Selling Back for Sustainability

Recently we had the opportunity to visit three of our school garden grant recipients and discovered they all had one thing in common: they sell the produce they grow to the community as a means of economic sustainability.

Our first stop was at Rolling Hills Elementary School in Fullerton, Calif., where we met up with Marilou Hertzberg who has big plans to expand the school-wide garden.  Rolling Hills is unique in that it has several gardens throughout the campus that are designated to specific classrooms and teachers.  However, Marilou wants to unify the school with one large garden area open to all students.

The school-wide garden currently includes a human sundial, a labyrinth and pathways.  But the plan is to add a vegetable garden, herbs to the labyrinth, a lazy river and a shaded area surrounded by fruit trees where students can do homework or read.  Rolling Hills hopes to make those plans a reality with the help of a $1,500 grant from the Western Growers Foundation and the income from their monthly fruit and garden stand.

Each month a different group of students is responsible for managing the mini farmers market on campus.  They sell fruits and vegetables grown in the gardens, in addition to those donated by parents and community members, with all of the proceeds going back into school gardens.

Another one of our grant schools, Desert Marigold School in Phoenix, is definitely intertwined with nature.  Development director Amy Bird and garden coordinator Bobi Harshfield showed us around their 11,000 square foot garden comprised of vegetable and herb beds, fruit trees and a large plot for composting.  Amy explained that all subjects are taught in the garden with each class spending at least an hour per week outdoors.  Students learn where their food comes from, in addition to business practices at their weekly farmers market.  Students gain experience dealing with customers, managing money and practicing advertising skills by selling their produce after school.  Like Rolling Hills, their profits go back into the garden fund to help buy supplies.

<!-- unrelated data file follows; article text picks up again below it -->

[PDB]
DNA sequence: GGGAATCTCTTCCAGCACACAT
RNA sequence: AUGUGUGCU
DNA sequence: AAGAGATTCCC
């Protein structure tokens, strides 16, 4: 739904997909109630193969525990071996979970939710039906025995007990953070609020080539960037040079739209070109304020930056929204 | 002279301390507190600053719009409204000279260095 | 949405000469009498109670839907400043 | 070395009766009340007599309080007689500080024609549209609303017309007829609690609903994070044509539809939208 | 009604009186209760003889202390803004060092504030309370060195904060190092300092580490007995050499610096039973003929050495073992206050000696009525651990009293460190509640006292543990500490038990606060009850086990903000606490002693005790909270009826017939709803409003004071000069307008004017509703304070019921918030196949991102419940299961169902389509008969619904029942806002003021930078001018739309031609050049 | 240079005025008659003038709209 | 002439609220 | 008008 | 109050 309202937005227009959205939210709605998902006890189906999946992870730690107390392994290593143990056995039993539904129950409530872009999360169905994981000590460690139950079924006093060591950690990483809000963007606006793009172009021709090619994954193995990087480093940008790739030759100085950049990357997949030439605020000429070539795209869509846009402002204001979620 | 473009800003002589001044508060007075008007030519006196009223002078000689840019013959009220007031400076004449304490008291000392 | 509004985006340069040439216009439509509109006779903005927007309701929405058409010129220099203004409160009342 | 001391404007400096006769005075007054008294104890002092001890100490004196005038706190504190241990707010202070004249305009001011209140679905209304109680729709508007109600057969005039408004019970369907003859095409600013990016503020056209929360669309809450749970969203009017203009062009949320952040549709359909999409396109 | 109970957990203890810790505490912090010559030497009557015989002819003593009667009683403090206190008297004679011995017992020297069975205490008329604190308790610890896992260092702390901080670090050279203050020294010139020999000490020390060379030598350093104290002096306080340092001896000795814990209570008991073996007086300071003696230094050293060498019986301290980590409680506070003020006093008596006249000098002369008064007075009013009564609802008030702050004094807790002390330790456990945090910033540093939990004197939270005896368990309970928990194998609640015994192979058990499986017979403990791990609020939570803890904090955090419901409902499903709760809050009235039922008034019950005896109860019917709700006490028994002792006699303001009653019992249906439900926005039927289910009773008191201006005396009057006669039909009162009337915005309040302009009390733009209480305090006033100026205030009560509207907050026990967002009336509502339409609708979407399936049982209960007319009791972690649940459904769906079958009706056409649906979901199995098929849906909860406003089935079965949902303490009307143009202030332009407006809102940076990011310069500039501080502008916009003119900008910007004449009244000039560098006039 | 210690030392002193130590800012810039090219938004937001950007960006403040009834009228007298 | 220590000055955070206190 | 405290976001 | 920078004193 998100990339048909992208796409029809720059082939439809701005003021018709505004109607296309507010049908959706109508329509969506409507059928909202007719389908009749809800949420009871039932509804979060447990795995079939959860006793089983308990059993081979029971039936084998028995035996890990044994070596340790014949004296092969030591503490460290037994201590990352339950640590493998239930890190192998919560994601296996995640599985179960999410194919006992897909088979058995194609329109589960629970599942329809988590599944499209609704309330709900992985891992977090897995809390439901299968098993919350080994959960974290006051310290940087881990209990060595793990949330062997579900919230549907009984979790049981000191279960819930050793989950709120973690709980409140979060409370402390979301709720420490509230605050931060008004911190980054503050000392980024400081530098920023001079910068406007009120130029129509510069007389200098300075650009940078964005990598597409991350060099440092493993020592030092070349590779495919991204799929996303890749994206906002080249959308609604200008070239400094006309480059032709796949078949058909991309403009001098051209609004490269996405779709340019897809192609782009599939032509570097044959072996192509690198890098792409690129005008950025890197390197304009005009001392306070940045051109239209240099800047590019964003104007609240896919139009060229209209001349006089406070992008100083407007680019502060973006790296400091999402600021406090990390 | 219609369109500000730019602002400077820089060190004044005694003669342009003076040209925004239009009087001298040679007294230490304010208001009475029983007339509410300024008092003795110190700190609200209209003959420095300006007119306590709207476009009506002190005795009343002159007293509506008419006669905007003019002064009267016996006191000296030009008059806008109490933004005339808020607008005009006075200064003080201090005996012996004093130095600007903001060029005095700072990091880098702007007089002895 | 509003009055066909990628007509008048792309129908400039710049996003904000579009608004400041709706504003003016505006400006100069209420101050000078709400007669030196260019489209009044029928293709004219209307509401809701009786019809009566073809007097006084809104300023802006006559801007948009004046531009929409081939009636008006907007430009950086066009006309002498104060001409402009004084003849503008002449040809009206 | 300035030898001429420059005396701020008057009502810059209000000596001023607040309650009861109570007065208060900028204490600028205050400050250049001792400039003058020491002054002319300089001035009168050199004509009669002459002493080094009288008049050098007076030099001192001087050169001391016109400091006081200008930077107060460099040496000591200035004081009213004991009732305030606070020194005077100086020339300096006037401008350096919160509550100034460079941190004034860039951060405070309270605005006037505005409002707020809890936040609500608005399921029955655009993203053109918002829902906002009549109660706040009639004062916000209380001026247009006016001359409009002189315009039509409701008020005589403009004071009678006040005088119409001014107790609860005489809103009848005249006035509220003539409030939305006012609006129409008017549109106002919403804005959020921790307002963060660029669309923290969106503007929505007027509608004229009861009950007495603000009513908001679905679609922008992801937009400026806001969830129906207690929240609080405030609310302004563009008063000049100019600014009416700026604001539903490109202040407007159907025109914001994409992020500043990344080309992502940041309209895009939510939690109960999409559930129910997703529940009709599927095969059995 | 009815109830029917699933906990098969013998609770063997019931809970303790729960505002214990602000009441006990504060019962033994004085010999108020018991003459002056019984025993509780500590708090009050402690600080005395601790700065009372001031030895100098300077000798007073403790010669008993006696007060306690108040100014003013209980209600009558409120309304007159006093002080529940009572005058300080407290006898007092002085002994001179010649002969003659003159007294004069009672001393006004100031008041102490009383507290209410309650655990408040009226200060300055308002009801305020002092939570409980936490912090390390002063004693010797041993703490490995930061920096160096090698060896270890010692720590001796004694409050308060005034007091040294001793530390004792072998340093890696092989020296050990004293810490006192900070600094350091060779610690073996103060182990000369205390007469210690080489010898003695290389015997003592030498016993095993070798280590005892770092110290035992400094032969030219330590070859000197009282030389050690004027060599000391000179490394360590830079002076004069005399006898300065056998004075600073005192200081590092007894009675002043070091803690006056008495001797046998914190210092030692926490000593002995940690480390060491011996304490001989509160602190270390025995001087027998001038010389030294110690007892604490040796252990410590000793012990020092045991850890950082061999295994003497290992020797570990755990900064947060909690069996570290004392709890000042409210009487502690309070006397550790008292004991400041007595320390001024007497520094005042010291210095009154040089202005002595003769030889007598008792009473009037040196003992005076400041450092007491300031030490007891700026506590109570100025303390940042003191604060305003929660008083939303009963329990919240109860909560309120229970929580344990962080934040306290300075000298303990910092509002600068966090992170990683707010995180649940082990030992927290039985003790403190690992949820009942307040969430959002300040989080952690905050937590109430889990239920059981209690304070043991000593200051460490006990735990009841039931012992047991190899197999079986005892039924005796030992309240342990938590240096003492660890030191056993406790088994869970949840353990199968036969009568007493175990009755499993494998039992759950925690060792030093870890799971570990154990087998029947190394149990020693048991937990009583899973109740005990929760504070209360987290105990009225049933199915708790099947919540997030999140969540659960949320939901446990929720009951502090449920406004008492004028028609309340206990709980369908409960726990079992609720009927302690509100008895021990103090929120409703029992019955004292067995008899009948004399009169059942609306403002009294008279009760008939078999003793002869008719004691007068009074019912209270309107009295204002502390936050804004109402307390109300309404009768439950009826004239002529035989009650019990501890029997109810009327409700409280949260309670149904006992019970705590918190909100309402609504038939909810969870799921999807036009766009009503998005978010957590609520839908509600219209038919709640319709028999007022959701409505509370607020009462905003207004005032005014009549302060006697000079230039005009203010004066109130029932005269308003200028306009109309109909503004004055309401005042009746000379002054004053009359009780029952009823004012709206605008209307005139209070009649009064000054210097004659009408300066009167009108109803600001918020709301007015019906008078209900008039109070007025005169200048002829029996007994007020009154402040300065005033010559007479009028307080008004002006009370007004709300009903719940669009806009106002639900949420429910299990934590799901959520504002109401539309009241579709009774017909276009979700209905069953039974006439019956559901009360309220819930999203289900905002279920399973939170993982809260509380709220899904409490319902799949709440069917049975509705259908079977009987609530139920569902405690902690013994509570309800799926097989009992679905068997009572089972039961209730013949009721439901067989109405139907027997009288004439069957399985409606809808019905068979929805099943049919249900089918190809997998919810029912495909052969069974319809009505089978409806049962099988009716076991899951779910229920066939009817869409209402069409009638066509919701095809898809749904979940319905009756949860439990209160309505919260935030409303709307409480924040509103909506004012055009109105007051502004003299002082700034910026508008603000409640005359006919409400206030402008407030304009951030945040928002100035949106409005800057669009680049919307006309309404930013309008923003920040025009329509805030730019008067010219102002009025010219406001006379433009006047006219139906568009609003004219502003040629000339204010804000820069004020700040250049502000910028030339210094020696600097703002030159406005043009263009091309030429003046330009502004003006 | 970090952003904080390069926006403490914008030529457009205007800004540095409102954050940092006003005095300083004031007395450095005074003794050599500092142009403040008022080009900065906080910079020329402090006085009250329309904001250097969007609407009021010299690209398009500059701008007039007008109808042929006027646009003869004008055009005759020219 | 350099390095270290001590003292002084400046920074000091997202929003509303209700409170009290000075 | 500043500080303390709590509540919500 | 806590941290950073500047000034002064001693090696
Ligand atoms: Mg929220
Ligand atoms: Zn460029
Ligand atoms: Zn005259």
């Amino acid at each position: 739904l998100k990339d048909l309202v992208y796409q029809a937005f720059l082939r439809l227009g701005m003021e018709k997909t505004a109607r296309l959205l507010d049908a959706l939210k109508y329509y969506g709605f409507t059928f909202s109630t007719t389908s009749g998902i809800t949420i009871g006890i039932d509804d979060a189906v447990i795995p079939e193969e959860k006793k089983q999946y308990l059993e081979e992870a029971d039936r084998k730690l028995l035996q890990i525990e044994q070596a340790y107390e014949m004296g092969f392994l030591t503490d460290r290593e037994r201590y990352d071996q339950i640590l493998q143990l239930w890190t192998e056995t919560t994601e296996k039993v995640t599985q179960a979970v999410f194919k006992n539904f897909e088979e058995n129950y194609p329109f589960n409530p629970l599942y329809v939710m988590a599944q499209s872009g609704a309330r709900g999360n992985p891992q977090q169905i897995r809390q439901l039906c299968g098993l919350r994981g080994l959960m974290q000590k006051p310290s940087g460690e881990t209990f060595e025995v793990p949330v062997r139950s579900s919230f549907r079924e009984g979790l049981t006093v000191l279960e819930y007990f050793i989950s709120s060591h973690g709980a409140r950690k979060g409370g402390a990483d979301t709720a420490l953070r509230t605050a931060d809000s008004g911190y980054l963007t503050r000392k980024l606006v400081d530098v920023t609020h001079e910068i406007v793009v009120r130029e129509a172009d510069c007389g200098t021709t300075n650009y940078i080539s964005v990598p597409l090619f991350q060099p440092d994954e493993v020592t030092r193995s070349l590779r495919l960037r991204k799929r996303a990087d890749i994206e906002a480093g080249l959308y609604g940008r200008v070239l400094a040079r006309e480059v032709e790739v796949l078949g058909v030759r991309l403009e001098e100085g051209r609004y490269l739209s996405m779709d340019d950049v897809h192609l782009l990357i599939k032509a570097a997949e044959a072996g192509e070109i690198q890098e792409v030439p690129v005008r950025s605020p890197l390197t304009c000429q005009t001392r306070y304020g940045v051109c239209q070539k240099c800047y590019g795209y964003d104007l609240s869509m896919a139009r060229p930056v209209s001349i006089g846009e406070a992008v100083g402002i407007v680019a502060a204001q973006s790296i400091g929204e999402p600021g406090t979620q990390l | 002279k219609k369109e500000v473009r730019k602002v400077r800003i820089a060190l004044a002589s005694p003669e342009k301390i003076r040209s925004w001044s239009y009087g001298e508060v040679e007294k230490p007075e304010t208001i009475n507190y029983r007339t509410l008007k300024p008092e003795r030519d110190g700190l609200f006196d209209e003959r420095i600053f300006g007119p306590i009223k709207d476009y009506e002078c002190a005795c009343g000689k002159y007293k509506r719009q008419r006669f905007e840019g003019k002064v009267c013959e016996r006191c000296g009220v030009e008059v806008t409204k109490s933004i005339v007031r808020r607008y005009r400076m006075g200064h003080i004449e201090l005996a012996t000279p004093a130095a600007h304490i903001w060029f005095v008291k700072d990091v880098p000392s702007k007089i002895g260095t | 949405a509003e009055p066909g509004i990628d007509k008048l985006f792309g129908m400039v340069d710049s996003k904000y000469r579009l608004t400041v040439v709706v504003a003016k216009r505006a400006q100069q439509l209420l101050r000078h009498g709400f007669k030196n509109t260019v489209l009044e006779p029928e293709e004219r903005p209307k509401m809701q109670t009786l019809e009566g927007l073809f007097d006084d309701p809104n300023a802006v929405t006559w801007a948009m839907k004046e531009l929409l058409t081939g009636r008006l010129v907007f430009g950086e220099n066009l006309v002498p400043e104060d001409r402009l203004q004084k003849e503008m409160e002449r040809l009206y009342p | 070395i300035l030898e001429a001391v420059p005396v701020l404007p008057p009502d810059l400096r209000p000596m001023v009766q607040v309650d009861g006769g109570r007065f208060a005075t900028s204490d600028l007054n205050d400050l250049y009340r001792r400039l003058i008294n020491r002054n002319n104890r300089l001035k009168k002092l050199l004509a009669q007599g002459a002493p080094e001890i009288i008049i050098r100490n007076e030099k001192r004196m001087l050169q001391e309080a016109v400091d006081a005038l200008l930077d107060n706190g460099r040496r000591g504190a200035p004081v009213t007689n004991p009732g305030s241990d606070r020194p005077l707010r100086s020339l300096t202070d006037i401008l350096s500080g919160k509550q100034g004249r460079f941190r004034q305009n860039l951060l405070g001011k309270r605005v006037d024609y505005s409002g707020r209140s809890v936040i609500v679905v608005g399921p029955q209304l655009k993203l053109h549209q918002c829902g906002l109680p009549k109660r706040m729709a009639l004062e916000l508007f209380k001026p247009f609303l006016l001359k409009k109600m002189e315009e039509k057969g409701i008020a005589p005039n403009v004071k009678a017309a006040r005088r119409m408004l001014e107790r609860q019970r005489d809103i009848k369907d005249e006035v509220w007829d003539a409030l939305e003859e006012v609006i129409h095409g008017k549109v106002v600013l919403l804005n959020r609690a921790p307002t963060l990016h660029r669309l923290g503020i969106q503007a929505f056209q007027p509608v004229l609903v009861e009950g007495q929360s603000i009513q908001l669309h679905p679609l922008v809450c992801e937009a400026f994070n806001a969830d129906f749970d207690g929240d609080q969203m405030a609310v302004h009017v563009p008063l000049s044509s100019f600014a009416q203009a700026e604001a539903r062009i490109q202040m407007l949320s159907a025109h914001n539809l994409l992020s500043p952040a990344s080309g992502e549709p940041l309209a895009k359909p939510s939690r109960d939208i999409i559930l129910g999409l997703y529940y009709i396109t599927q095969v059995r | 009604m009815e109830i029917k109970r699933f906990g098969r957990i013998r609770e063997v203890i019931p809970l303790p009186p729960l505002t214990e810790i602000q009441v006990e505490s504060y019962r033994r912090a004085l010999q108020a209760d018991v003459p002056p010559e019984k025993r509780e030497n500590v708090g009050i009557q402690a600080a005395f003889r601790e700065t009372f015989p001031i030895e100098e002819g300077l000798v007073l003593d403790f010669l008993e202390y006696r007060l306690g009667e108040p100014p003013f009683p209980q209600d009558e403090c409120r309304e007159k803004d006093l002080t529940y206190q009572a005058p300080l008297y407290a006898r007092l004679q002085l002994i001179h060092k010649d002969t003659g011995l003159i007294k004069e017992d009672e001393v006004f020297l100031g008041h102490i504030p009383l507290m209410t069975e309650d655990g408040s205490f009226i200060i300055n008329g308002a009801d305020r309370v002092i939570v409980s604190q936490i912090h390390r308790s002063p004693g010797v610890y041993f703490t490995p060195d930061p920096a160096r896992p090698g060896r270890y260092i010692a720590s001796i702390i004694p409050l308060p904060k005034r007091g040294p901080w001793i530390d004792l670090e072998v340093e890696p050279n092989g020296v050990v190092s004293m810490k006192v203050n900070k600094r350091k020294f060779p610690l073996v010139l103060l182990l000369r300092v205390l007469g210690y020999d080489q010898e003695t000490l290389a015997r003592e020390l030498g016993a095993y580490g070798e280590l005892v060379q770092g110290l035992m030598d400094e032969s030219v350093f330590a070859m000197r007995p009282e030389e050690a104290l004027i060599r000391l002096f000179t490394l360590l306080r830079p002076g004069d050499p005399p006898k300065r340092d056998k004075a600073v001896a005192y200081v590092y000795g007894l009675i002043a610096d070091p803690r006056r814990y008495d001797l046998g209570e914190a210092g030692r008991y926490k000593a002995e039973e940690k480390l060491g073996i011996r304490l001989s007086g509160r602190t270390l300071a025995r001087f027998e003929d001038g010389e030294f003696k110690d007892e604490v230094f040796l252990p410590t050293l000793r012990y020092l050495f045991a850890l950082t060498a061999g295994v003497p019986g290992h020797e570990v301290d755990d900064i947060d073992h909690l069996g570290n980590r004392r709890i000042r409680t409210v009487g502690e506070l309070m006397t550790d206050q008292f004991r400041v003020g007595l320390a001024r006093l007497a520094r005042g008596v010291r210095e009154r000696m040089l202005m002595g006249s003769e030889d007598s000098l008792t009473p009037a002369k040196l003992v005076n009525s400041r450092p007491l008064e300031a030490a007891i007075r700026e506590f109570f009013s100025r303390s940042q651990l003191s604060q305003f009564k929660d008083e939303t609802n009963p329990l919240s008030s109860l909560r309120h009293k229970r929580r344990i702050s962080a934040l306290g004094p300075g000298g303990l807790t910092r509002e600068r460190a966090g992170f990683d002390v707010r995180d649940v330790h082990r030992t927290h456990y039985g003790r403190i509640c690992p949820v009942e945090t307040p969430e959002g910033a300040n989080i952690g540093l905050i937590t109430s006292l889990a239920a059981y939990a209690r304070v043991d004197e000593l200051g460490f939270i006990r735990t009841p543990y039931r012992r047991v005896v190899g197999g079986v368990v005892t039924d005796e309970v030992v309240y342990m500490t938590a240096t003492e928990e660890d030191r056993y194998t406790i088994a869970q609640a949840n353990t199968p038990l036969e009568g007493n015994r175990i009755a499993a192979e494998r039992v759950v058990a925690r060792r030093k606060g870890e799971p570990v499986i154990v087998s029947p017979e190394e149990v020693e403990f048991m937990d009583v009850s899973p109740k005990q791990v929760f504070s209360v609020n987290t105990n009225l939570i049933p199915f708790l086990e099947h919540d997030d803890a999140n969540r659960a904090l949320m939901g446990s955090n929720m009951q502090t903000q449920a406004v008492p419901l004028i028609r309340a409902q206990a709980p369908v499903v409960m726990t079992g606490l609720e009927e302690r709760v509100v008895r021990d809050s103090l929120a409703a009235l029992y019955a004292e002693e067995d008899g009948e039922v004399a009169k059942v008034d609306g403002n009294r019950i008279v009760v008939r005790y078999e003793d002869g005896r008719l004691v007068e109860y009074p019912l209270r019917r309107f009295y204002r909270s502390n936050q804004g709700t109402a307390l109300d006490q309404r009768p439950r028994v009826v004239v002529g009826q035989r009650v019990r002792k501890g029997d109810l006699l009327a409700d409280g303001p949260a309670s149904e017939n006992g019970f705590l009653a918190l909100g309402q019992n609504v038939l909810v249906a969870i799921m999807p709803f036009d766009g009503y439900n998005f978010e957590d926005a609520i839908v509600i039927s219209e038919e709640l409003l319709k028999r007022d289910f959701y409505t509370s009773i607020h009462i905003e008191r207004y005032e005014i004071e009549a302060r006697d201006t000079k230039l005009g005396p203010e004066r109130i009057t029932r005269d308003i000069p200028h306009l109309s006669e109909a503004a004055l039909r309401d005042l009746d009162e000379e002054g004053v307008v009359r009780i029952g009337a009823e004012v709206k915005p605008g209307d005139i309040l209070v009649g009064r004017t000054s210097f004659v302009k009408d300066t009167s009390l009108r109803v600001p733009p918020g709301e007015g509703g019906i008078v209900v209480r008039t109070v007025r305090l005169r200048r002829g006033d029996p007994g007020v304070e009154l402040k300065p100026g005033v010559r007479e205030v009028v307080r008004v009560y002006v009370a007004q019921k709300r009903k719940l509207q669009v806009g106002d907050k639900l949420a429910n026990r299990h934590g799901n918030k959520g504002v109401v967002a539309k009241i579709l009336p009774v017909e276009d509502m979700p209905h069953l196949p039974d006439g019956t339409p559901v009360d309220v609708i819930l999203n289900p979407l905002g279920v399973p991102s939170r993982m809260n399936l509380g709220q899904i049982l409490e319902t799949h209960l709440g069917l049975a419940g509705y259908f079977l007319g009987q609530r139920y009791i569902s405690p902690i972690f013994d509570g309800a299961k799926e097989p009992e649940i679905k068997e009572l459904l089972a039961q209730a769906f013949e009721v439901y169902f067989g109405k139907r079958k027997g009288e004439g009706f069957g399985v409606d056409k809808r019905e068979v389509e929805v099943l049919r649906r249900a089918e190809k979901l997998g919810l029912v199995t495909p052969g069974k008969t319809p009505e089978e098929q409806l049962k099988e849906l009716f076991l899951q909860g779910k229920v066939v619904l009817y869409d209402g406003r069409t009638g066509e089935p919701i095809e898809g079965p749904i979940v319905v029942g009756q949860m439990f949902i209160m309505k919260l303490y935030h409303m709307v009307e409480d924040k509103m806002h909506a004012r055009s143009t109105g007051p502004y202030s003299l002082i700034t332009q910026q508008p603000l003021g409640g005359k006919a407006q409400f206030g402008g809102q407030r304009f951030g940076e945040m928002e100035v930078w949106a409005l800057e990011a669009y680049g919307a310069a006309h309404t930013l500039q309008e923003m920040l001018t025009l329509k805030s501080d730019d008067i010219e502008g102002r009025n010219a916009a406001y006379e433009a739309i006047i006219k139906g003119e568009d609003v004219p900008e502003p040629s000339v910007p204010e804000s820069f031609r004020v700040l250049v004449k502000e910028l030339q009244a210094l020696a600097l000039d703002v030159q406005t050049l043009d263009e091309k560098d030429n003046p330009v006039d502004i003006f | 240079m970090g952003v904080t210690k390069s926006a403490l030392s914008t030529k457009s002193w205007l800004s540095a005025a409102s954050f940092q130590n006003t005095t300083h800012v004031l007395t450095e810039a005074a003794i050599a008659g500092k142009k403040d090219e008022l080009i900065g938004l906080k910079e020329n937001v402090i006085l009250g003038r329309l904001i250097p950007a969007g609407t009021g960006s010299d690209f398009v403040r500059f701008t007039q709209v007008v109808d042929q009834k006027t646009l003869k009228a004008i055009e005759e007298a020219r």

Last, but certainly not least, we stopped by Ingleside Middle School in Phoenix.  Ingleside’s school garden is maintained by Barbara Halden, whose green thumb has touched a number of schools in the area.  Barbara works with the help of Susan Leonard, who is a physical education teacher, to make the most of their school campus garden.  Unlike Desert Marigold’s acreage, Ingleside is limited to three planters and a small gated garden area, but the configuration is proof that size doesn’t matter.  Despite their smaller operation, their garden is flourishing with a variety of herbs, lettuce, Swiss chard, blue cabbage, snap peas and purple cauliflower.

Sergio Aguiniga, an Ingleside student, got involved in the program because his mother, Marisol Martinez, was lending a hand in the garden.  Sergio said, “I had never eaten or even knew that purple cauliflower existed before I started gardening at school.”

The discovery of new foods was something that came up a lot in our talks about Ingleside’s garden program.  Similar to the other schools, they sell the products of their garden to teachers and parents to help supplement the costs of maintenance.  Barbara will often offer recipes to help their customers make the most of their healthy purchases.

Western Growers Foundation would like to thank Rolling Hills Elementary, Desert Marigold School and Ingleside Middle School for welcoming us onto their campuses.  We wish them much success in their business ventures and hope that other schools can follow their lead and increase their sustainability through commerce.

 

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